Henry W. Lamb came to Brookline from Boston as a young man and had always been interested in our town. For many years he was a director and treasurer of the Brookline Union, now the Friendly Society. He was a member and later President of the Trustees of the Brookline Library and a town meeting member. He was always prominent in Brook line affairs, and is greatly missed.
Galen L. Stone of Hayden, Stone & Company, Bankers. was a benefactor in this community, a resident here since 1890. His beautiful place on Buckminster Road has been greatly admired. His recent purchase of the White Estate on Boylston Street has been of the greatest benefit to the Brookline Hills district, for he has improved the property, making it, as it faces the park reservoir, one of the most beautiful of Brookline places. He owned also real estate on Chestnut Hill Avenue. Would that he could have lived longer to enjoy these beautiful places and continue his help to the community. He was of a retiring-nature and his many gifts were made without ostentation.
During 1926 the Society has had four regular meetings, in January, April, June, and November. All were held at the Edward Devotion House.
The Annual Meeting was on January 29 at 8 p, m. Mr. Edward W. Baker read his treasurer's report, which was accepted, and the President, William O. Comstock, read his annual report. The Nominating Committee's report was accepted, and the officers named were elected. A committee was appointed by the President to arrange for a meeting in commemoration of the incorporation of the Society twenty-five year s ago.
Mr. Baker read some very interesting notes written by the late Bradford Kingman relating to the building and operating of the Boston and Worcester Railway in 1835 and the Brookline branch in 1841.
On motion it was voted to express to Mr. and Mrs. Lowe the appreciation of the Society for their improvement in the rooms of the Edward Devotion House.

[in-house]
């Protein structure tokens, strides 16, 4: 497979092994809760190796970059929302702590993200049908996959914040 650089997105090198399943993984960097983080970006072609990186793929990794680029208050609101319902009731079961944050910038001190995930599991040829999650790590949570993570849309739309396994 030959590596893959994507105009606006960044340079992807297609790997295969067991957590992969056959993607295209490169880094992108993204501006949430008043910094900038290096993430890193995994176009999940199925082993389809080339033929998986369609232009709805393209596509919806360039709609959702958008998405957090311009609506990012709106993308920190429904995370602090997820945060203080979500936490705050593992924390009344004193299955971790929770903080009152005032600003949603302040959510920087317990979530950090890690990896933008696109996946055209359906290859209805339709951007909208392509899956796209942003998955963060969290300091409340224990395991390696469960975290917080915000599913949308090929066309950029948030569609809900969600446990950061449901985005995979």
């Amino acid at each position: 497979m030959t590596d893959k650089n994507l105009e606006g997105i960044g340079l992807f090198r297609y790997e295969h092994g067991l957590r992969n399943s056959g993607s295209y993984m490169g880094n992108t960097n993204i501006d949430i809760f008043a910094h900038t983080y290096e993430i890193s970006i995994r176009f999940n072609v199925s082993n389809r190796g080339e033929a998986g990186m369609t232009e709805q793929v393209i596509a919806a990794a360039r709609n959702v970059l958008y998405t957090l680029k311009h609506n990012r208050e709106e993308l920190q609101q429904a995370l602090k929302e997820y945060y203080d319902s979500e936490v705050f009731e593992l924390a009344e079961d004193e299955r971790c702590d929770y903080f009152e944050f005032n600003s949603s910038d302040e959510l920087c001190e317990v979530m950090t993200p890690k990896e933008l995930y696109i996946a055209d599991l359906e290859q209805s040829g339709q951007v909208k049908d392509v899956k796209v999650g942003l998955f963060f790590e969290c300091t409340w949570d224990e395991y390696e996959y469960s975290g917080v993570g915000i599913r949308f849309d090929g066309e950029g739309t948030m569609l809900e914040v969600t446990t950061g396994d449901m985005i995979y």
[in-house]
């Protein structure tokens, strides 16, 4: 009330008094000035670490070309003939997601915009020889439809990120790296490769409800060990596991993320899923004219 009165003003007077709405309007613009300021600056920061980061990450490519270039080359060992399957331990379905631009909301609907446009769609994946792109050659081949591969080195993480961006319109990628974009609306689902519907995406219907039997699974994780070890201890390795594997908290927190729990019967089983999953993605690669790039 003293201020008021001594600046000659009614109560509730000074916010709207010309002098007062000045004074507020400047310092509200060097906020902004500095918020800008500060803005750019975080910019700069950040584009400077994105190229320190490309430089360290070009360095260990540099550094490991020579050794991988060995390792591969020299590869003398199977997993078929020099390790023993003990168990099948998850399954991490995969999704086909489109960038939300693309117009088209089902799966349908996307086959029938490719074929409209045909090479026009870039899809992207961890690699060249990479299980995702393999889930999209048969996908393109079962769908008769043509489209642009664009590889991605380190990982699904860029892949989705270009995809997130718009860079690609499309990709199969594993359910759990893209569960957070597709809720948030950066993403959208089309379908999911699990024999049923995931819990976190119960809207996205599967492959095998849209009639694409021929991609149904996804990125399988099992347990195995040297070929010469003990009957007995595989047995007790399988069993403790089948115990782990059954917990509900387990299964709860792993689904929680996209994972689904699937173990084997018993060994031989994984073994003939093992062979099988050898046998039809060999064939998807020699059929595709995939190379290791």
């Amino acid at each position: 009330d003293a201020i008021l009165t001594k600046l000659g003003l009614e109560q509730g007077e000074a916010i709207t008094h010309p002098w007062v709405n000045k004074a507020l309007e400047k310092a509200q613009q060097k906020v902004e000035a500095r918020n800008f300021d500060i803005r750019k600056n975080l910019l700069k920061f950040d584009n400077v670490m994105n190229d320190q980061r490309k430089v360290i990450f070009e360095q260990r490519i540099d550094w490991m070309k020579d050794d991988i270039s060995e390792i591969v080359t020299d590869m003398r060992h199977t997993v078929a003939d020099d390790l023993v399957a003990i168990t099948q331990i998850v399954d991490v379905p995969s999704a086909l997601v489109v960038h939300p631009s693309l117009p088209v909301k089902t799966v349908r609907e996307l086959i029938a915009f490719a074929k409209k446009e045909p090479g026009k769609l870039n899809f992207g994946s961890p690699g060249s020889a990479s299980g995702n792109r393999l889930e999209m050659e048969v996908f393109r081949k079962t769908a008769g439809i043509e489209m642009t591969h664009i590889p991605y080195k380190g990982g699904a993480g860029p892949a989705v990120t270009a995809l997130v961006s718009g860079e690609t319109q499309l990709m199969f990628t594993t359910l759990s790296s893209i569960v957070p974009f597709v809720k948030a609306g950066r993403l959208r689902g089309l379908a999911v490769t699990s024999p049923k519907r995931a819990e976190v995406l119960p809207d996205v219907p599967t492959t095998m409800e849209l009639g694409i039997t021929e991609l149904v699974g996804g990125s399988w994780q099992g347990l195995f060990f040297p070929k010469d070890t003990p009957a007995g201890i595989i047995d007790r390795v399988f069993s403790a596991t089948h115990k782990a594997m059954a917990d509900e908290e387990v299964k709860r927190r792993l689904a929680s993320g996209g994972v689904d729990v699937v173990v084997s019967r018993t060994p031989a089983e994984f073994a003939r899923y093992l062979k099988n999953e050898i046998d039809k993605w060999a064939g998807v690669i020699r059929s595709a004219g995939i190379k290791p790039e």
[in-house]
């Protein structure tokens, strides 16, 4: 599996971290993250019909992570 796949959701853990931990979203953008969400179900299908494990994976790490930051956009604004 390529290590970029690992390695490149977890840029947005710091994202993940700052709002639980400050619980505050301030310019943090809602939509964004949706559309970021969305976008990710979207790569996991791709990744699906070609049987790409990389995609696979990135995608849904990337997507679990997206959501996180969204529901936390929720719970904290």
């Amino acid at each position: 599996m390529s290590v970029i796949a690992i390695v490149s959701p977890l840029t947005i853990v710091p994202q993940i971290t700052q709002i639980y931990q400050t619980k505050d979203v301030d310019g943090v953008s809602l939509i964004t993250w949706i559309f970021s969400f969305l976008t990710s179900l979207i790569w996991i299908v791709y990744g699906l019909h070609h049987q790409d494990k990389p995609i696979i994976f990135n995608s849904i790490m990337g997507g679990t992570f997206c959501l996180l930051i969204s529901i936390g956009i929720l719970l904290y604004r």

The April meeting was on Thursday the twenty-ninth at eight o' clock, the twenty-fifth anniversary of the Society. Many were present. After a short paper by the President and incidents of earlier days related by Mr. Stearns, Mr. Read, and others, Mr. Baker read an important paper giving the history of the Society from its founding until the present time.
The June 30th meeting was at 8 p. m., in connection with the Nation's celebration of the Fourth of July. It was on the so-called "Founders' Day" of the week's program of the Sesquicentennial Committee, of which President Coolidge and Vice-President Dawes, with many others, were members, and at the request of that Committee. There was a paper appropriate to the occasion read by your President, and remarks made by several members, after which refreshments and a social half hour were enjoyed. The Brookline Chronicle
has always been very kind about reporting our meetings, and a copy of that estimable paper, in which this meeting was fully noticed, was sent to the Secretary of the Sesquicentennial Committee in Washington.
The November meeting was on Monday evening, the twenty-ninth. Three new members were elected. The President presented a resolution upon the death of our benefactory member. Mr. Desmond FitzGerald, who was one of the founders of the Society in 1901and a copy was sent to his daughter. Mr. Frank H. Mason. Mr. Henry D. Eustis. and Mrs. Rebecca Silsby were appointed the Nominating Committee to report at the Annual Meeting in January. The paper of the evening was read by Miss Annie B. Winchester, entitled "My Winchester Ancestors," and was most interesting. A number of members present participated in relating incidents in connection with the Winchester family. Following the adjournment of the meeting, a social half hour was enjoyed and light refreshments were served.
There were four meetings during 1926 of the Bay State Historical League, and this Society, a member of the League, was represented at all of them. The winter meeting on January 23rd was at the building of the Somerville Historical Society on Central Street, Somerville, and as guests of that society the officers and delegates were given a cordial welcome in the new building. The subject of the meeting was "How May a Society Safeguard Its Collections?" Your President presided.